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Publication numberUS6566867 B1
Publication typeGrant
Application numberUS 09/339,699
Publication dateMay 20, 2003
Filing dateJun 24, 1999
Priority dateJun 24, 1999
Fee statusLapsed
Also published asDE10030486A1
Publication number09339699, 339699, US 6566867 B1, US 6566867B1, US-B1-6566867, US6566867 B1, US6566867B1
InventorsThaddeus Schroeder, Bruno Patrice Bernard Lequesne
Original AssigneeDelphi Technologies, Inc.
Export CitationBiBTeX, EndNote, RefMan
External Links: USPTO, USPTO Assignment, Espacenet
Binary encoded crankshaft target wheel with single VR sensor
US 6566867 B1
Abstract
In an angle-based binary encoded crankshaft position sensing system, a target wheel is coupled to a crankshaft and a single VR sensor is juxtaposed with the target wheel for sensing the angular position of the wheel and, hence, the angular position of the crankshaft. To permit the use of a single VR sensor in conjunction with an angle-based binary encoded system, the periphery of the target wheel is formed with teeth and slots defining a binary pattern. The slots are wider than the teeth, and the depth of the slots relative to the portion of the periphery defining a nominal radius is greater than the height of the teeth relative to the nominal periphery. With this structure, the signal generated by the sensor in response to a slot advantageously is symmetric to the signal generated by the sensor in response to a tooth.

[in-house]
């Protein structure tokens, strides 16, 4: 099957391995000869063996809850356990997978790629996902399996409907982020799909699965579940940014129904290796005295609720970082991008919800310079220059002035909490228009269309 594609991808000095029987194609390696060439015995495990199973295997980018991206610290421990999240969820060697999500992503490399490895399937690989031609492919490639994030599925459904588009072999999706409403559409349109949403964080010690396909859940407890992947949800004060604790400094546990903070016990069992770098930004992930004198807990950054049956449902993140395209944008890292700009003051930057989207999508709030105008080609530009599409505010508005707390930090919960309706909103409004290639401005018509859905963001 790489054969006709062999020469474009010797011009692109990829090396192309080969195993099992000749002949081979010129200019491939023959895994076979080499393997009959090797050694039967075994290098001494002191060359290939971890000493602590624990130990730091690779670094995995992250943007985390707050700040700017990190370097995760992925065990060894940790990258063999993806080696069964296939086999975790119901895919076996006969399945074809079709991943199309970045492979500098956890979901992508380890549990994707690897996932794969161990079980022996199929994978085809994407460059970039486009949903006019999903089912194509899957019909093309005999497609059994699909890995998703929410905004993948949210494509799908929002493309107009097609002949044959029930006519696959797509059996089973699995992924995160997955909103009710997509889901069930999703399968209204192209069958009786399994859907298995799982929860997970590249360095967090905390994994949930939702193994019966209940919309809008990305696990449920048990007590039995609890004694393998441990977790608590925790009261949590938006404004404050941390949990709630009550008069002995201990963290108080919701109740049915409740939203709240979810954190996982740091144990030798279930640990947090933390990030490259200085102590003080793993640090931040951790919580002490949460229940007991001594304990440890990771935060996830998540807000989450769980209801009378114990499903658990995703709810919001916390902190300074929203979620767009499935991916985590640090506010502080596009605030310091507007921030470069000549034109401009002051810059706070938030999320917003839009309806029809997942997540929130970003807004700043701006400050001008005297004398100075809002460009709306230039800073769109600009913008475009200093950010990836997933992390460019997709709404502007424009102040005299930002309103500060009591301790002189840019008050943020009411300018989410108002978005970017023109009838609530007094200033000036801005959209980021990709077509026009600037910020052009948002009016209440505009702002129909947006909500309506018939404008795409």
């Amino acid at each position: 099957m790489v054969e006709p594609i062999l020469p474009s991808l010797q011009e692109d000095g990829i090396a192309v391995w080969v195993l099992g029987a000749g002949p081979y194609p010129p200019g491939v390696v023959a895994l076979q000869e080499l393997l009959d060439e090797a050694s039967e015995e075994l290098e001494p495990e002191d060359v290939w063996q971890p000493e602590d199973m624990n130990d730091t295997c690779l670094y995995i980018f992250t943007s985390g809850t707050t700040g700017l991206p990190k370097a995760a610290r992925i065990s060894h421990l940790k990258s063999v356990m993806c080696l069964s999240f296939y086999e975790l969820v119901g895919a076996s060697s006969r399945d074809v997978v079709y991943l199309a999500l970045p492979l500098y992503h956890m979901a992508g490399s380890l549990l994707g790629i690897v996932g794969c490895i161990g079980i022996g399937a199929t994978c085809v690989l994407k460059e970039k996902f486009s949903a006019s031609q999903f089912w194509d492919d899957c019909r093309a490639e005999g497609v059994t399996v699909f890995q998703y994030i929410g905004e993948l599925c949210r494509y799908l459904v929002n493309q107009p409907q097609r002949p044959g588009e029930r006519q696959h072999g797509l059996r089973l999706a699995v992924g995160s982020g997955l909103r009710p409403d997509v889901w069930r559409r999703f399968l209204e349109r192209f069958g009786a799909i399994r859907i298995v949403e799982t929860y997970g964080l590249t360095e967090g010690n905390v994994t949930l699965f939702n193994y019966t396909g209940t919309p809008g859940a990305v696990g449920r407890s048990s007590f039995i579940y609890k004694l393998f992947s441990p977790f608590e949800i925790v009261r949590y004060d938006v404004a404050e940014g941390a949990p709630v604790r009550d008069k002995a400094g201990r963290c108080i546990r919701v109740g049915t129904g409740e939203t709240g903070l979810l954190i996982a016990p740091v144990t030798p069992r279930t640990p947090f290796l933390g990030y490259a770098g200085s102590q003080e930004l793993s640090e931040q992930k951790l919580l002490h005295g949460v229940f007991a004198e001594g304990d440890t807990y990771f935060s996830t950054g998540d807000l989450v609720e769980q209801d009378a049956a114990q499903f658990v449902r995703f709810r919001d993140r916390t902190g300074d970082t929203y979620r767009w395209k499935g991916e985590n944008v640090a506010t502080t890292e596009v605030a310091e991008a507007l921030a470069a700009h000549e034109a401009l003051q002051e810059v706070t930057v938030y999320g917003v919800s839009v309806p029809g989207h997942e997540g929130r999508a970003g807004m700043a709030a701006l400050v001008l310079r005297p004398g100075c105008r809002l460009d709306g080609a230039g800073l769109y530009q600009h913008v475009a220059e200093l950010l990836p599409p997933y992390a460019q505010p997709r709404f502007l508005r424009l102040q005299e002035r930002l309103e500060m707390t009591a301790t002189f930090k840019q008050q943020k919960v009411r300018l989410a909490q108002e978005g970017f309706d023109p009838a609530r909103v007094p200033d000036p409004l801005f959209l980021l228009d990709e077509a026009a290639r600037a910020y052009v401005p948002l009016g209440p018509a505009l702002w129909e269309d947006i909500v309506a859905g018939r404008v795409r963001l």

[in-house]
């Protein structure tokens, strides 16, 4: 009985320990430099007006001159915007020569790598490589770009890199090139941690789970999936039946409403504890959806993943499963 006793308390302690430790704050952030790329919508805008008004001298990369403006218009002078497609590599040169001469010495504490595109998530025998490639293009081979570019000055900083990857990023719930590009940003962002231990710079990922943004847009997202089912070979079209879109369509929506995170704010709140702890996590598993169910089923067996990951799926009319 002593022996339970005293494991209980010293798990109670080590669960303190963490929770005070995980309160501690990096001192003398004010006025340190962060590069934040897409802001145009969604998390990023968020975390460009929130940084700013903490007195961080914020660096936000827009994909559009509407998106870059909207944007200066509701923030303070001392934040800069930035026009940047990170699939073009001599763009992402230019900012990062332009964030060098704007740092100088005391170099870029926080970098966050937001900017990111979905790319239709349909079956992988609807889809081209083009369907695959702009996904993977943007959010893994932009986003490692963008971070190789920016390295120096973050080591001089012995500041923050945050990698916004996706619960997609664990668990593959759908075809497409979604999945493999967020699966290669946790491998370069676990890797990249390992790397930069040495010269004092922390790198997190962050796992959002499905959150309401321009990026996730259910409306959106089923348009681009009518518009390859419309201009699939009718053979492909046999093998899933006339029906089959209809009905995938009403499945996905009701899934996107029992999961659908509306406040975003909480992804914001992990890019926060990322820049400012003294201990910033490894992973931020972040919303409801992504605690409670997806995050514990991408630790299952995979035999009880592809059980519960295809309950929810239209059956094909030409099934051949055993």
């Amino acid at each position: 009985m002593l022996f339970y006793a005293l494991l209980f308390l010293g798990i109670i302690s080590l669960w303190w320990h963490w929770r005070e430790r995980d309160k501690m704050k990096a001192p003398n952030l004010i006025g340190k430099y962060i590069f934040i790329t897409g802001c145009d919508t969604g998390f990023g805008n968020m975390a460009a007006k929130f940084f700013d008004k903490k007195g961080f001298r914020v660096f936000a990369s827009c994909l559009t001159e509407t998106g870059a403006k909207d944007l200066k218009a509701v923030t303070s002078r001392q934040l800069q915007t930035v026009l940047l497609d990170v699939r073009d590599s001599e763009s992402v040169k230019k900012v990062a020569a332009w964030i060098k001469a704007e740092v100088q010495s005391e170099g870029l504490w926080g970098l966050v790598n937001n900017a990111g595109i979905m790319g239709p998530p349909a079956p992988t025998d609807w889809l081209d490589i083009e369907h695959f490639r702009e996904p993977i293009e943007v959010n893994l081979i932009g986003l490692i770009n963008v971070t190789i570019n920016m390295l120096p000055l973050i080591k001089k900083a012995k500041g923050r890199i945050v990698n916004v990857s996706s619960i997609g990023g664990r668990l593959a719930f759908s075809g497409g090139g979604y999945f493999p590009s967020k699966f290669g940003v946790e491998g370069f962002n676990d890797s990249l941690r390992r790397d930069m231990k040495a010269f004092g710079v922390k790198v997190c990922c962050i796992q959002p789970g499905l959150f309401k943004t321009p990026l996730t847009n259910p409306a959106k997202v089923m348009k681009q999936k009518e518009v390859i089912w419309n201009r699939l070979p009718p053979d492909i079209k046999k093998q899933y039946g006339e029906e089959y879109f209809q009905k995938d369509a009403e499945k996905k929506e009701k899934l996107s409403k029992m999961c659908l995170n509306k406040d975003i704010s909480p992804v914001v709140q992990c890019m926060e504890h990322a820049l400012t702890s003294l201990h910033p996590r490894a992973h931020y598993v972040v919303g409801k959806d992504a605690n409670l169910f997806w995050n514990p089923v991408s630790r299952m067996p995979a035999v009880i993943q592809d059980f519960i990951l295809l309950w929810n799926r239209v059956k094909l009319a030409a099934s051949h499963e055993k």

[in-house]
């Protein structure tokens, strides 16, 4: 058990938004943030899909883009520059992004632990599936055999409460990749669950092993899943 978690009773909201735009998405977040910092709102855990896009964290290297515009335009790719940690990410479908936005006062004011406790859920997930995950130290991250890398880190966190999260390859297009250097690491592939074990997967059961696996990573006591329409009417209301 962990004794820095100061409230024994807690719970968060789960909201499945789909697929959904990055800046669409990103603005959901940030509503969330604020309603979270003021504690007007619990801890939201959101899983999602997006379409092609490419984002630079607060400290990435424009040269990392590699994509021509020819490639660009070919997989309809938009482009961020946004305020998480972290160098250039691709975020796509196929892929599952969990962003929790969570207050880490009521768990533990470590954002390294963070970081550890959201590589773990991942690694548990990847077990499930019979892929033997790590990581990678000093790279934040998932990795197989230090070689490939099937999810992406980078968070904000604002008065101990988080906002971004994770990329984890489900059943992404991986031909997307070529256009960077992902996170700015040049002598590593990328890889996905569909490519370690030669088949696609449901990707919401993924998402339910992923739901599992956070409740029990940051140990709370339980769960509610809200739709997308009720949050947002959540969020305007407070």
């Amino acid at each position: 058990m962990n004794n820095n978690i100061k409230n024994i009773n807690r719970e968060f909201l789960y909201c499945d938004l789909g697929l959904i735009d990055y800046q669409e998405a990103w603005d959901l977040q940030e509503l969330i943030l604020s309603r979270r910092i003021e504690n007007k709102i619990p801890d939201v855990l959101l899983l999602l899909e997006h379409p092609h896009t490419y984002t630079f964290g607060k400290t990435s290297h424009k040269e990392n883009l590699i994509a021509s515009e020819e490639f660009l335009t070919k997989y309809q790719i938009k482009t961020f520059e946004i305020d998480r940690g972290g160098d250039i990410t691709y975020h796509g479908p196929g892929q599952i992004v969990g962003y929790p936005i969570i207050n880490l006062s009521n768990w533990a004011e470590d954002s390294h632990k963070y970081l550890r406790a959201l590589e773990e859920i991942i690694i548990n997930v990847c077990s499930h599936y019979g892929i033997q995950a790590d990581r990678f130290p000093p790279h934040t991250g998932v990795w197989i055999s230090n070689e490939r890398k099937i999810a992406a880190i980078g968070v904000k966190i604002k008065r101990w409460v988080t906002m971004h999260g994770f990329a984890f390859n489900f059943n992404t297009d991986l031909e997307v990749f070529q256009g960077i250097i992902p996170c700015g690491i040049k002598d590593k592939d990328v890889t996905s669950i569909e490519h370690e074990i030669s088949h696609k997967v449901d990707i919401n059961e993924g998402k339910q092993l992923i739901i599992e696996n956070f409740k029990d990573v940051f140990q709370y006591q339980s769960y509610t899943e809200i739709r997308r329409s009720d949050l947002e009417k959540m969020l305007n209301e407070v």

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Claims(16)
What is claimed is:
1. A target wheel for ascertaining the angular position of a crankshaft, comprising:
a disk-shaped wheel body having a periphery defining a nominal radial surface characterized by a nominal wheel radius, plural slot radial surfaces each being characterized by a slot radius less than the nominal wheel radius, and plural tooth radial surfaces each being characterized by a tooth radius greater than the nominal wheel radius, each slot radial surface defining a slot radial depth, each tooth radial surface defining a tooth radial height, the slot radial depth being greater than the tooth radial height; and
one and only one sensor used in combination with the wheel body.
2. The target wheel of claim 1, wherein the slot radial surfaces and tooth radial surfaces are disposed around the periphery.
3. The target wheel of claim 1, wherein at least one slot defines a slot angular width and at least one tooth defines a tooth angular width, and the slot angular width is larger than the tooth angular width.
4. The target wheel of claim 3, wherein each slot defines the slot angular width and each tooth defines the tooth angular width.
5. The target wheel of claim 1, in combination with an engine crankshaft.
6. The target wheel of claim 5, in further combination with an engine.
7. An angular-based crankshaft position sensing system, comprising: